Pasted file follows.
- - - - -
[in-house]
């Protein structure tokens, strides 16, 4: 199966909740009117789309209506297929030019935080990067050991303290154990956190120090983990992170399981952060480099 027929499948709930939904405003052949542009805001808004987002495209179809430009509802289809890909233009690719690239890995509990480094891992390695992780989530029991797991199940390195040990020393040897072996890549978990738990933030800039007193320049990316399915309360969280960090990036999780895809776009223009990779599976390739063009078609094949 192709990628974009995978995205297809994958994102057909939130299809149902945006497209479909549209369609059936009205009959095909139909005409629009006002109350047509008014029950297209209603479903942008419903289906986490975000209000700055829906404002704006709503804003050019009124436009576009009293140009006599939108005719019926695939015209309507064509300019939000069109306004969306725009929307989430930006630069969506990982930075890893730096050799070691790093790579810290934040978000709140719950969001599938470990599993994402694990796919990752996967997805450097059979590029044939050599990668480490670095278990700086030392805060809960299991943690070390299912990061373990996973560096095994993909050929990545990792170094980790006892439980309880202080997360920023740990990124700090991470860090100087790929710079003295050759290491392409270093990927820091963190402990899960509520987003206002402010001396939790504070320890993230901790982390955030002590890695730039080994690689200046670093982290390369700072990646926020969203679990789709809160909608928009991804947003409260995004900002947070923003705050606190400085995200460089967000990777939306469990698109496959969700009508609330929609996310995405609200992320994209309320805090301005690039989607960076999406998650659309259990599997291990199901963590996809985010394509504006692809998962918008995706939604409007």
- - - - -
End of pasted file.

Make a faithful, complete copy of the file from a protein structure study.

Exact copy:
[in-house]
């Protein structure tokens, strides 16, 4: 199966909740009117789309209506297929030019935080990067050991303290154990956190120090983990992170399981952060480099 027929499948709930939904405003052949542009805001808004987002495209179809430009509802289809890909233009690719690239890995509990480094891992390695992780989530029991797991199940390195040990020393040897072996890549978990738990933030800039007193320049990316399915309360969280960090990036999780895809776009223009990779599976390739063009078609094949 192709990628974009995978995205297809994958994102057909939130299809149902945006497209479909549209369609059936009205009959095909139909005409629009006002109350047509008014029950297209209603479903942008419903289906986490975000209000700055829906404002704006709503804003050019009124436009576009009293140009006599939108005719019926695939015209309507064509300019939000069109306004969306725009929307989430930006630069969506990982930075890893730096050799070691790093790579810290934040978000709140719950969001599938470990599993994402694990796919990752996967997805450097059979590029044939050599990668480490670095278990700086030392805060809960299991943690070390299912990061373990996973560096095994993909050929990545990792170094980790006892439980309880202080997360920023740990990124700090991470860090100087790929710079003295050759290491392409270093990927820091963190402990899960509520987003206002402010001396939790504070320890993230901790982390955030002590890695730039080994690689200046670093982290390369700072990646926020969203679990789709809160909608928009991804947003409260995004900002947070923003705050606190400085995200460089967000990777939306469990698109496959969700009508609330929609996310995405609200992320994209309320805090301005690039989607960076999406998650659309259990599997291990199901963590996809985010394509504006692809998962918008995706939604409007």